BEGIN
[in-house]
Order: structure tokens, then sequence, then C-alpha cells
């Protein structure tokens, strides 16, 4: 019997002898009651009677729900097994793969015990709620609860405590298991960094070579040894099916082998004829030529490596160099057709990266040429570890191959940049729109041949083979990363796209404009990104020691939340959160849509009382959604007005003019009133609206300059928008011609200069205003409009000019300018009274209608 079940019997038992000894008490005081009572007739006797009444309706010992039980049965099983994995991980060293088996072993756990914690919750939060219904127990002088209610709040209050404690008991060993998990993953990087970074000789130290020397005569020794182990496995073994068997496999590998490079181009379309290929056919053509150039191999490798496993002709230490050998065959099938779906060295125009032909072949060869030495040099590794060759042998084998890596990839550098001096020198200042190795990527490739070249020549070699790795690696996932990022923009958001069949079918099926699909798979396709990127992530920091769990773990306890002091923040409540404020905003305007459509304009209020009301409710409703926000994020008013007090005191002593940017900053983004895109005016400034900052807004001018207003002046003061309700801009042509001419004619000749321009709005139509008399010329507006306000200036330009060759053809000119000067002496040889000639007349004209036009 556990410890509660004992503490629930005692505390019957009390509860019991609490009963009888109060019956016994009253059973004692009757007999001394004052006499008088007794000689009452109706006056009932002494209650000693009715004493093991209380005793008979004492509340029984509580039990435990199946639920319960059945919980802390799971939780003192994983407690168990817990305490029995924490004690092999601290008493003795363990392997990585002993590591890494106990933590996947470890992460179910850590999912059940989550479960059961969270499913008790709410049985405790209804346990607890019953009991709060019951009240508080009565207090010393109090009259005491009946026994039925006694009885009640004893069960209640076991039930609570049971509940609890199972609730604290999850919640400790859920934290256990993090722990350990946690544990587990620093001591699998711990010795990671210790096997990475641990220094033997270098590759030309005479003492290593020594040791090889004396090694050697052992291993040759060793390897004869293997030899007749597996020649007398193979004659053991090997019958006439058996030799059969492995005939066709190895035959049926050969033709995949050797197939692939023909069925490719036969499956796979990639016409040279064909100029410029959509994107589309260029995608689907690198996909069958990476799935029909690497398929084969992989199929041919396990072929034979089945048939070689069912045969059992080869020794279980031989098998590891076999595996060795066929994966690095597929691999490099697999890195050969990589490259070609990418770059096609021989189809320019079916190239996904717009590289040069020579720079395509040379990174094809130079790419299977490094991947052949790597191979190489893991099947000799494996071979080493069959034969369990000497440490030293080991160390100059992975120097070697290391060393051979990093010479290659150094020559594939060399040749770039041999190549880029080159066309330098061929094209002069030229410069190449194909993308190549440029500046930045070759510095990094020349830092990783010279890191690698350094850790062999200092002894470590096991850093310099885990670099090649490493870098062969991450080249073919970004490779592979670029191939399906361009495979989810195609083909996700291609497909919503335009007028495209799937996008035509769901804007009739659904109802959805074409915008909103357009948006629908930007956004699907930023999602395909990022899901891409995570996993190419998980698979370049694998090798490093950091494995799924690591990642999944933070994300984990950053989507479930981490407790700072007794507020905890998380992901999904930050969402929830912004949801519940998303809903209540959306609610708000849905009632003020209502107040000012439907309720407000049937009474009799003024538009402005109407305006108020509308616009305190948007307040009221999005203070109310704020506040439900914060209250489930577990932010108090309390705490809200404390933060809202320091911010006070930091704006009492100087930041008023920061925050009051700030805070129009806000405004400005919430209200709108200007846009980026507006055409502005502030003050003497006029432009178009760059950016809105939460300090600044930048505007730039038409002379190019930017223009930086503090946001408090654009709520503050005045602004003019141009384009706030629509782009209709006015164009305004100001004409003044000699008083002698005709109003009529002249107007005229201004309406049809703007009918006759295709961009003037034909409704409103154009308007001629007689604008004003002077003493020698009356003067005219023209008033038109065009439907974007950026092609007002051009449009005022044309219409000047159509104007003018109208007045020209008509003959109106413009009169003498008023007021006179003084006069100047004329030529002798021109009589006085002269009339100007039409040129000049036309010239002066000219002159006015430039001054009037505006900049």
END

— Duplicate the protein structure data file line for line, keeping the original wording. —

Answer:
[in-house]
Order: structure tokens, then sequence, then C-alpha cells
């Protein structure tokens, strides 16, 4: 019997002898009651009677729900097994793969015990709620609860405590298991960094070579040894099916082998004829030529490596160099057709990266040429570890191959940049729109041949083979990363796209404009990104020691939340959160849509009382959604007005003019009133609206300059928008011609200069205003409009000019300018009274209608 079940019997038992000894008490005081009572007739006797009444309706010992039980049965099983994995991980060293088996072993756990914690919750939060219904127990002088209610709040209050404690008991060993998990993953990087970074000789130290020397005569020794182990496995073994068997496999590998490079181009379309290929056919053509150039191999490798496993002709230490050998065959099938779906060295125009032909072949060869030495040099590794060759042998084998890596990839550098001096020198200042190795990527490739070249020549070699790795690696996932990022923009958001069949079918099926699909798979396709990127992530920091769990773990306890002091923040409540404020905003305007459509304009209020009301409710409703926000994020008013007090005191002593940017900053983004895109005016400034900052807004001018207003002046003061309700801009042509001419004619000749321009709005139509008399010329507006306000200036330009060759053809000119000067002496040889000639007349004209036009 556990410890509660004992503490629930005692505390019957009390509860019991609490009963009888109060019956016994009253059973004692009757007999001394004052006499008088007794000689009452109706006056009932002494209650000693009715004493093991209380005793008979004492509340029984509580039990435990199946639920319960059945919980802390799971939780003192994983407690168990817990305490029995924490004690092999601290008493003795363990392997990585002993590591890494106990933590996947470890992460179910850590999912059940989550479960059961969270499913008790709410049985405790209804346990607890019953009991709060019951009240508080009565207090010393109090009259005491009946026994039925006694009885009640004893069960209640076991039930609570049971509940609890199972609730604290999850919640400790859920934290256990993090722990350990946690544990587990620093001591699998711990010795990671210790096997990475641990220094033997270098590759030309005479003492290593020594040791090889004396090694050697052992291993040759060793390897004869293997030899007749597996020649007398193979004659053991090997019958006439058996030799059969492995005939066709190895035959049926050969033709995949050797197939692939023909069925490719036969499956796979990639016409040279064909100029410029959509994107589309260029995608689907690198996909069958990476799935029909690497398929084969992989199929041919396990072929034979089945048939070689069912045969059992080869020794279980031989098998590891076999595996060795066929994966690095597929691999490099697999890195050969990589490259070609990418770059096609021989189809320019079916190239996904717009590289040069020579720079395509040379990174094809130079790419299977490094991947052949790597191979190489893991099947000799494996071979080493069959034969369990000497440490030293080991160390100059992975120097070697290391060393051979990093010479290659150094020559594939060399040749770039041999190549880029080159066309330098061929094209002069030229410069190449194909993308190549440029500046930045070759510095990094020349830092990783010279890191690698350094850790062999200092002894470590096991850093310099885990670099090649490493870098062969991450080249073919970004490779592979670029191939399906361009495979989810195609083909996700291609497909919503335009007028495209799937996008035509769901804007009739659904109802959805074409915008909103357009948006629908930007956004699907930023999602395909990022899901891409995570996993190419998980698979370049694998090798490093950091494995799924690591990642999944933070994300984990950053989507479930981490407790700072007794507020905890998380992901999904930050969402929830912004949801519940998303809903209540959306609610708000849905009632003020209502107040000012439907309720407000049937009474009799003024538009402005109407305006108020509308616009305190948007307040009221999005203070109310704020506040439900914060209250489930577990932010108090309390705490809200404390933060809202320091911010006070930091704006009492100087930041008023920061925050009051700030805070129009806000405004400005919430209200709108200007846009980026507006055409502005502030003050003497006029432009178009760059950016809105939460300090600044930048505007730039038409002379190019930017223009930086503090946001408090654009709520503050005045602004003019141009384009706030629509782009209709006015164009305004100001004409003044000699008083002698005709109003009529002249107007005229201004309406049809703007009918006759295709961009003037034909409704409103154009308007001629007689604008004003002077003493020698009356003067005219023209008033038109065009439907974007950026092609007002051009449009005022044309219409000047159509104007003018109208007045020209008509003959109106413009009169003498008023007021006179003084006069100047004329030529002798021109009589006085002269009339100007039409040129000049036309010239002066000219002159006015430039001054009037505006900049």